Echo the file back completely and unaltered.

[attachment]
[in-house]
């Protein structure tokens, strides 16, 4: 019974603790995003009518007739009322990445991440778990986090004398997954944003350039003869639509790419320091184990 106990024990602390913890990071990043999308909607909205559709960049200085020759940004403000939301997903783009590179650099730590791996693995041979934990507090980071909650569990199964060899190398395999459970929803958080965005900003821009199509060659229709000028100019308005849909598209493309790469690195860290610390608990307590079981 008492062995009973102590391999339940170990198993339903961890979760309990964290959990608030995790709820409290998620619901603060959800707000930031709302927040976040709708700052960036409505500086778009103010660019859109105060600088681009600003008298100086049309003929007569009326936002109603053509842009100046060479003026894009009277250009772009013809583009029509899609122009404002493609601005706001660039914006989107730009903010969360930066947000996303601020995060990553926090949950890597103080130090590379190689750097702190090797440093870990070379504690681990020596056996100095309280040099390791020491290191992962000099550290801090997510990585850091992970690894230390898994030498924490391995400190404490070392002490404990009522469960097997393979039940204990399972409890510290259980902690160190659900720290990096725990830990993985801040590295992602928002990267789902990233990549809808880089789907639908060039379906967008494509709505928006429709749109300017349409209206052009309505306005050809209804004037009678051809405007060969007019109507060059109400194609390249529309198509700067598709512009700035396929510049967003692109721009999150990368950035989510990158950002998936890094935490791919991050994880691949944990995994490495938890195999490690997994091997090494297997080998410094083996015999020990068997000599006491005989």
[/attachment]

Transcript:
[in-house]
């Protein structure tokens, strides 16, 4: 019974603790995003009518007739009322990445991440778990986090004398997954944003350039003869639509790419320091184990 106990024990602390913890990071990043999308909607909205559709960049200085020759940004403000939301997903783009590179650099730590791996693995041979934990507090980071909650569990199964060899190398395999459970929803958080965005900003821009199509060659229709000028100019308005849909598209493309790469690195860290610390608990307590079981 008492062995009973102590391999339940170990198993339903961890979760309990964290959990608030995790709820409290998620619901603060959800707000930031709302927040976040709708700052960036409505500086778009103010660019859109105060600088681009600003008298100086049309003929007569009326936002109603053509842009100046060479003026894009009277250009772009013809583009029509899609122009404002493609601005706001660039914006989107730009903010969360930066947000996303601020995060990553926090949950890597103080130090590379190689750097702190090797440093870990070379504690681990020596056996100095309280040099390791020491290191992962000099550290801090997510990585850091992970690894230390898994030498924490391995400190404490070392002490404990009522469960097997393979039940204990399972409890510290259980902690160190659900720290990096725990830990993985801040590295992602928002990267789902990233990549809808880089789907639908060039379906967008494509709505928006429709749109300017349409209206052009309505306005050809209804004037009678051809405007060969007019109507060059109400194609390249529309198509700067598709512009700035396929510049967003692109721009999150990368950035989510990158950002998936890094935490791919991050994880691949944990995994490495938890195999490690997994091997090494297997080998410094083996015999020990068997000599006491005989």